While millions of Americans are re-enrolling in Obamacare, signing up for health insurance for the first time, or double-checking the plans their employer offers, many will undoubtedly ask what’s affordable for them.
Good luck defining affordability. Like beauty, it’s in the eye of the beholder.
To better understand what affordability in health care means from the vantage point of the ‘kitchen table,’ the National Quality Forum, with support from the Robert Wood Johnson Foundation, got an extraordinary group together to talk about the cost of care.
We sat down with consumer advocates, insurers, doctors, nurses, and others to discuss how rising costs affect U.S. families. We couldn’t have done it without actual patients who provided a constant reality check.
They told us that business owners see the cost of care a lot differently than employees, and retirees have a different point-of-view than a self-employed person or a middle-class mom managing the family budget. Everyone defines affordability differently. The one constant, however, is that health care costs are taking a bigger slice of the pie. Even if they get health insurance through their jobs, we heard over and over that people are struggling under the weight of higher co-pays, rising deductibles and larger premiums.
Are we finally at the point when “costs more” has become “costs too much?” Maybe.
The consumers we talked with first judged whether care was affordable based on what their out-of-pocket costs were, relative to their family’s overall budget. They take into account that tradeoffs may need to be made. Quality is important, too, as Americans want high-quality care at the best possible price.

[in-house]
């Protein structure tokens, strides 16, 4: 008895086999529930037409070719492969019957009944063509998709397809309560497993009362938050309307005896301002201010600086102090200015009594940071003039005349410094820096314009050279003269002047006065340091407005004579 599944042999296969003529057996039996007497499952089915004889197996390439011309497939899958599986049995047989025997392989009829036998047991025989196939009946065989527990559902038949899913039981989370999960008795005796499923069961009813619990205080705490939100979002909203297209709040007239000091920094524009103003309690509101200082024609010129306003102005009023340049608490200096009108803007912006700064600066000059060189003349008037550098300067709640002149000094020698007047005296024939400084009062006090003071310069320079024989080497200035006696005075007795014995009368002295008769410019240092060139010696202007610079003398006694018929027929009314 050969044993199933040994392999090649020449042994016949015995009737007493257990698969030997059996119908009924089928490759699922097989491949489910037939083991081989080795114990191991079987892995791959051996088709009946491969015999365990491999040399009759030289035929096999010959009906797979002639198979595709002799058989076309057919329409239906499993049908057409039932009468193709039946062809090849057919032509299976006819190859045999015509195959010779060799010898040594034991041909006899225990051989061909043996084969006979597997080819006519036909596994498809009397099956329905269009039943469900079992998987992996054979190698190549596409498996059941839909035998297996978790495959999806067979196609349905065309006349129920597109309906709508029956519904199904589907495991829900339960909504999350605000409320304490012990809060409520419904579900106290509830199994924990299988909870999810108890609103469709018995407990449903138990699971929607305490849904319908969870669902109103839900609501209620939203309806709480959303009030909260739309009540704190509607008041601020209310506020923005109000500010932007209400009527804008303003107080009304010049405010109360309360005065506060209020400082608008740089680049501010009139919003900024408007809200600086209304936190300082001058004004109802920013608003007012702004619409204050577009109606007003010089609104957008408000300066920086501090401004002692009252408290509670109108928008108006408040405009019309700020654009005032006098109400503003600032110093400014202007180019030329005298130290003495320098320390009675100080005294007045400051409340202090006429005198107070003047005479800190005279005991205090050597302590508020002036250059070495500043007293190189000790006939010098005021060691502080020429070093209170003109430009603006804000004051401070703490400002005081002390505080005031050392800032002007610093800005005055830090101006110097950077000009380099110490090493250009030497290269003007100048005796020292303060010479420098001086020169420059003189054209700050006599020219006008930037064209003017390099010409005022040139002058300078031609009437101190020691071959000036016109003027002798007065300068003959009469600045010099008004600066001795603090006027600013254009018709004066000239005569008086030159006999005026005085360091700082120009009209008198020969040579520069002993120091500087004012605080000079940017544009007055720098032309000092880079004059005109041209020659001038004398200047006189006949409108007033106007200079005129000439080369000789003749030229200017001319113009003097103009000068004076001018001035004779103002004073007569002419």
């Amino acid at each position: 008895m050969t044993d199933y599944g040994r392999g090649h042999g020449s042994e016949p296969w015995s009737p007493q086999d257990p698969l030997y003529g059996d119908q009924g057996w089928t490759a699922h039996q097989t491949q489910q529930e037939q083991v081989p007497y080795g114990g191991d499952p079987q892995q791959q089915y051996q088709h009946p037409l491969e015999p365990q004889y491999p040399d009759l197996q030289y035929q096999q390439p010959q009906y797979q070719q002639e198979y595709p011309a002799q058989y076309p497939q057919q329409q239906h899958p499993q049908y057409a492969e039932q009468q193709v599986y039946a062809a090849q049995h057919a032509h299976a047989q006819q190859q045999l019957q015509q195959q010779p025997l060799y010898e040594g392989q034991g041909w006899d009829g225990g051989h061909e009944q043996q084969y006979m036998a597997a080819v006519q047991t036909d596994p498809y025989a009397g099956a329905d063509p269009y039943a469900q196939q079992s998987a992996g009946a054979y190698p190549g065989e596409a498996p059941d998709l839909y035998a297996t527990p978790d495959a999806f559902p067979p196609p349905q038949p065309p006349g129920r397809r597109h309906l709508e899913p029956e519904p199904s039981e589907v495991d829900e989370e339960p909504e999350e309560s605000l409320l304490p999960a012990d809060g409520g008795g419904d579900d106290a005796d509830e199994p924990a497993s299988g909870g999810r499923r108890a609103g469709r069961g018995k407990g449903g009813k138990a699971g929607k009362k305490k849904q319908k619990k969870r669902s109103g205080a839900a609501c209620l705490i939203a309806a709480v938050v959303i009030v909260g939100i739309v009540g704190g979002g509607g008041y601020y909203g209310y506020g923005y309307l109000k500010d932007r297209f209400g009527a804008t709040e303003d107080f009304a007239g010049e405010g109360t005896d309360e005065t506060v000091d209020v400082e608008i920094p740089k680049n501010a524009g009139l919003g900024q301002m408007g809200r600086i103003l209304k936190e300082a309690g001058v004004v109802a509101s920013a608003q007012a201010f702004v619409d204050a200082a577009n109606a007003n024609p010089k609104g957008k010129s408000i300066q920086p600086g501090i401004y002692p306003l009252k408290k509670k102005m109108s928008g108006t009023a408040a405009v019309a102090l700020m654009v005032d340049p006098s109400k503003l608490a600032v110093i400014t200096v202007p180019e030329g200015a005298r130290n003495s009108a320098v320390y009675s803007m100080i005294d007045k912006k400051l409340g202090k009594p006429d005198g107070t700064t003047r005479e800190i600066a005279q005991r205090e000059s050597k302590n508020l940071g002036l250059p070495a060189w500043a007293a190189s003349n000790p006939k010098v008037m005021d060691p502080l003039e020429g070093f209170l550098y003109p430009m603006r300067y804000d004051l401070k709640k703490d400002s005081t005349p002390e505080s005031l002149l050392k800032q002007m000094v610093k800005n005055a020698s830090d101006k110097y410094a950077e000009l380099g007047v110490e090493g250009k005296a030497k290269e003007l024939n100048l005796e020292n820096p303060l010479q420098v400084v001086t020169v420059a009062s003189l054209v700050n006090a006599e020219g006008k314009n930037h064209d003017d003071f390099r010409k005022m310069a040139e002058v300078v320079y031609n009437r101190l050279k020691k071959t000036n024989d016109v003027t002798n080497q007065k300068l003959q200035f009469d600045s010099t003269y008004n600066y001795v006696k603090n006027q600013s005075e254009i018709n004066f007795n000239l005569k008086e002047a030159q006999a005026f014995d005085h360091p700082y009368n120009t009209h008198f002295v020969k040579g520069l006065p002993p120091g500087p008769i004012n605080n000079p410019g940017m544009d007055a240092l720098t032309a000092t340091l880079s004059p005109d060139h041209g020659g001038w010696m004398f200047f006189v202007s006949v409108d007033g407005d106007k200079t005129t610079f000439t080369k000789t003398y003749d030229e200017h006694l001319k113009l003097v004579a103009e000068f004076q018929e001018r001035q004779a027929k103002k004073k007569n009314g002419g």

Affordability means one thing when a patient is selecting a preventive test or screening. But it means something entirely different when dealing with an unexpected illness that suddenly requires immediate attention, or when dealing with a chronic condition like diabetes or heart disease.
As people shop for insurance this fall, we’ve developed materials to help people better understand today’s health care environment. Here are five questions to ask:
1. How should I choose insurance? How do I choose the best insurance plan for me — what are the premiums, copays, deductible, prescription costs, maximum out-of-pocket, and network of general doctors and specialists — and how much am I willing to pay?
2. How do I pick a doctor? Does my new insurance pay the doctor bills? Is the doctor’s office open after normal business hours or on weekends? Are they part of a larger practice that offers me access to specialists or diagnostic tests if I need that? Can I make monthly payments if I get a really big bill?
3. How does this health care help me get well? Do my new doctors and the local hospital offer high-quality care, and how do I know? What are my treatment options? Can I shop around for labs tests or scans to get the best bang for my buck?
4. How do I stay healthy? Will my new care be personalized so I get advice on how to prevent diseases? How do I deal with screenings, vaccines, or other care? What would I pay if I need these things?
5. Suppose I am sick, how do I manage a disease or condition? Are there people at the primary care doctor’s office to help coordinate my care with specialists? Do specialists talk to my primary care physician, or to each other? Or do I have to be their intermediary?
We’re a long way from declaring U.S. health care affordable, but we are increasingly able to help the different stakeholders in and around health care define it for themselves. For too long, conversations about health care costs have focused on doctors, hospitals, the government, or insurers — but rarely on consumers and families, who of course ultimately pay the bill. At long last, we are asking the right questions, with the right people in the room.
Christine K. Cassel is president and CEO, National Quality Forum.